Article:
“Pisey,” the National Power Party officer, said:

We also experience harassment whenever we organize a meeting. Local police come to almost every single meeting we organize, whether it is just an NPP meeting or a meeting with the CLP. Usually, three to five people from the local police come and take pictures of us and ask for a list of participants’ names. We feel like they do this because they want us to be worried and threatened, and so that they can keep track of us to find us later if they feel they need to. I always fear that my party or I will face consequences any time the opposition is successful, and we will face consequences for our actions if we go against the government.

Cambodian Election Law

Various Cambodian laws ostensibly provide protection to political parties, candidates, and party officials – which in practice have not been adequately enforced. The Law on the Election of Commune/Sangkat Councils, in article 39, establishes that political parties should be in charge of their own party candidate lists.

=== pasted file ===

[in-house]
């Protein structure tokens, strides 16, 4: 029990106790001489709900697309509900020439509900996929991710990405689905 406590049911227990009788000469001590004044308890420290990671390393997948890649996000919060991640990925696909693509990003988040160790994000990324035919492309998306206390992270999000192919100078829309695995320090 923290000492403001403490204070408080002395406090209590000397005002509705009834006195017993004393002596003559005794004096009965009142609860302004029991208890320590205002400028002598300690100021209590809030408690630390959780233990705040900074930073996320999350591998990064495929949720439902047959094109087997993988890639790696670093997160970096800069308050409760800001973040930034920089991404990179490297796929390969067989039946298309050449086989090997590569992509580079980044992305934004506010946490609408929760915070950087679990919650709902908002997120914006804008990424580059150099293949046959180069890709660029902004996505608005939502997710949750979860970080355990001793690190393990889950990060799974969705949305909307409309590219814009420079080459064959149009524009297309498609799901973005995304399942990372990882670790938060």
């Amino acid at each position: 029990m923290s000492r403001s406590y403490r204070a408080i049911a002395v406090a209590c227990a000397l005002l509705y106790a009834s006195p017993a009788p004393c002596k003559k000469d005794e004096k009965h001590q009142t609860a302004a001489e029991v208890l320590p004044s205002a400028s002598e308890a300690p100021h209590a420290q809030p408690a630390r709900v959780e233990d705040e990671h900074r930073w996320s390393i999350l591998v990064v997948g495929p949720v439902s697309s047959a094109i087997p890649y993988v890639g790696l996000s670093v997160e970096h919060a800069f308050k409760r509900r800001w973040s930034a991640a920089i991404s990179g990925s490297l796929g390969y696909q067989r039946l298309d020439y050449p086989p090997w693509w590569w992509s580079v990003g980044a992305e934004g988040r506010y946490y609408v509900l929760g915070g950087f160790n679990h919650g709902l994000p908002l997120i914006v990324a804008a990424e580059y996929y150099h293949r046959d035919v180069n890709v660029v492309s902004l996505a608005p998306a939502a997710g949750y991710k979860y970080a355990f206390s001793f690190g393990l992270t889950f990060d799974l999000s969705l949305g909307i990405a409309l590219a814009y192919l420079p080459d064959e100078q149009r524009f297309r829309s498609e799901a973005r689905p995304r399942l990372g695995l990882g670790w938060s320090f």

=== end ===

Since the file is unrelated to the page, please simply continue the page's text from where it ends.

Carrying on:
The Law on Administrative Management of Communes/Sangkats, in article 14, states that a valid councilor must fulfill the qualifications as stated in the law covering elections, including being on the candidate list, which the political parties oversee.

The Ministry of Interior’s failure to process requests by political parties to change commune councilor electors subverts the legal process for managing commune councilor lists based on the rights established in Cambodian law.

Article 71 of the Law on the Election of Members of the National Assembly is applicable to the National Election Committee for the Senate Elections on February 15, 2024. The article provides that all political parties and candidates need to avoid using threats, intimidation, or violence against citizens, other political parties, or candidates. The law prohibits parties and candidates from inciting their supporters or voters to commit abuses, threats, violence, or intimidation against individuals or other political parties.